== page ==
South Pacific Coast Railroad - Southern Pacific Control

Southern Pacific Control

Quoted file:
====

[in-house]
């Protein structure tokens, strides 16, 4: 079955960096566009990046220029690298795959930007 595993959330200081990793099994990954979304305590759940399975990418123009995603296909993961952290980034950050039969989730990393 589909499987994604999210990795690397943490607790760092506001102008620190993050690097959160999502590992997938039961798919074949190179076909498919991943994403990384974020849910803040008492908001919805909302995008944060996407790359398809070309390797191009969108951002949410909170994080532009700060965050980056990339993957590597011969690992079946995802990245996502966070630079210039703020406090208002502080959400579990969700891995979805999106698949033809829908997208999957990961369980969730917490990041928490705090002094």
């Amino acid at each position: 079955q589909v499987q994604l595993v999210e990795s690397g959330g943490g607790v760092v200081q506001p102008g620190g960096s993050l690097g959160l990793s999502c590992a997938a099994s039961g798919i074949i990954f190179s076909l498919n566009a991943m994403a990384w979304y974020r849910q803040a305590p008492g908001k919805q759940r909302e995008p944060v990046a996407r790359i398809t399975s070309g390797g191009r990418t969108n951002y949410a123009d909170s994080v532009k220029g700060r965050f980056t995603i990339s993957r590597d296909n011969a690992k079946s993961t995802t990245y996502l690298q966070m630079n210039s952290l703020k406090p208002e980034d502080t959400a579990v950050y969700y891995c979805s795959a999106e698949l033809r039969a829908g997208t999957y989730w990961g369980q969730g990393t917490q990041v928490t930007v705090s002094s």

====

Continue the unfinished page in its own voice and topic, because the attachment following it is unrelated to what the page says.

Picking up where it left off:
By 1887 SPC was a major California transportation concern; and Southern Pacific paid six million dollars to merge it into their California transportation system. An 1893 winter storm caused a landslide in the Santa Cruz Mountains requiring major reconstruction to restore service. The Alameda ferry terminal burned in 1902 and was replaced with the modern terminal which survived until ferry service was discontinued by the San Francisco – Oakland Bay Bridge in 1939. The narrow-gauge line had 23 locomotives, 85 passenger cars and 500 freight cars before the conversion to standard gauge began. The transition to standard gauge was interrupted by the 1906 San Francisco earthquake. The line through the Santa Cruz Mountains suffered major damage including a lateral slip of 5 feet (1.5 m) in the tunnel where it crossed the San Andreas fault. The bridge across San Leandro Bay was damaged and abandoned. Conversion to standard gauge was completed in 1909. Narrow gauge locomotives numbered 9, 23, and 26 were eventually acquired by the Ilwaco Railway and Navigation Company. Other SPC narrow gauge equipment was transferred to the Carson and Colorado Railway, the White Pass and Yukon Route, the Nevada County Narrow Gauge Railroad, the Pacific Coast Railway, the Lake Tahoe Railway and Transportation Company, and the Northwestern Pacific Railroad.

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